While Melo’s childhood dream of playing for the New York Knicks may have had nothing to do with money, the opportunity is likely to prove lucrative. His move from Denver to New York is going to open up countless endorsement opportunities. One of the first came in the form of a 128-foot Boost Mobile billboard mounted two blocks from Madison Square Garden. One day after Anthony was traded, VH-1 announced that they would air a reality show featuring Anthony and his wife La La Vasquez. Melo is also signed to Michael Jordan’s Jumpman brand.
(AP) — Miami Heat star Chris Bosh is suing the mother of his child for appearing on a reality TV show called “Basketball Wives,” which he said intrudes on his private life. L and intruding into his private affairs. He acknowledges he and Mathis have a child together. The suit says Mathis was hired to appear in the third season of the VH1 reality show and wants to use it to become a TV star. Bosh seeks damages and an injunction to block her and the media company from trademark infringement by using his name and disclosing private facts about his life.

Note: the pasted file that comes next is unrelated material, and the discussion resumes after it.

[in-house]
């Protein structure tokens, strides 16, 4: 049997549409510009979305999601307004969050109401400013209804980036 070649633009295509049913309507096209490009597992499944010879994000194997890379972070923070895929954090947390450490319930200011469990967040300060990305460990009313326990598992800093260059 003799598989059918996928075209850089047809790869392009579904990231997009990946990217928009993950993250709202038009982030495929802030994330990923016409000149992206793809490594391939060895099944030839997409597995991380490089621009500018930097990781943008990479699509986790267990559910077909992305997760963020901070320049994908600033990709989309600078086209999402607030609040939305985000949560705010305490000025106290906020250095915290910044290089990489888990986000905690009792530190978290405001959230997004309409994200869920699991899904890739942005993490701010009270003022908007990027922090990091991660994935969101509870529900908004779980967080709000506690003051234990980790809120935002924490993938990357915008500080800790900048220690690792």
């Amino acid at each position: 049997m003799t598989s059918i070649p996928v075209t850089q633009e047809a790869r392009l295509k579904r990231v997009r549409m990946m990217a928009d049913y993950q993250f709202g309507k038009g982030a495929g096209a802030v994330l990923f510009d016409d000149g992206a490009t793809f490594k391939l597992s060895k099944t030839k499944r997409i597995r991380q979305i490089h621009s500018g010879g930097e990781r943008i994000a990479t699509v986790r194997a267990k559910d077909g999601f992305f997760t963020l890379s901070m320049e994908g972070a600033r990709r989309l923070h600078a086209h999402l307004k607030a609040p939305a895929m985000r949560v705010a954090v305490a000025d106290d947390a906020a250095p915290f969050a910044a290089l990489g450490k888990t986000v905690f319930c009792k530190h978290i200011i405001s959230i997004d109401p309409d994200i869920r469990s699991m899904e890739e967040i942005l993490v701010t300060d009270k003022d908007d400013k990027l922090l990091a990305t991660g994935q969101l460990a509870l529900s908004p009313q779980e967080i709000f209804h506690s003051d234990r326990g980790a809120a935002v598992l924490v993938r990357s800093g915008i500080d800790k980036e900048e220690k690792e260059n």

We’ve all played this game: “If I were rich I would…” Travel the world? Start a business? Quit my job? No one ever says, “Squander it all,” despite the fact that this happens often. In a recent article, 15 Athletes Gone Bankrupt, CNBC reminds us how pervasive a problem this is among sportsmen. The NBA estimates that 60% of players go broke within five years of retiring, and according to a 2009 Sports Illustrated finding, 78% of NFL players could be classified as bankrupt or financially distressed, within two years of leaving the job. The Atlanta Post takes a look at the ten African-American athletes that made CNBC’s list.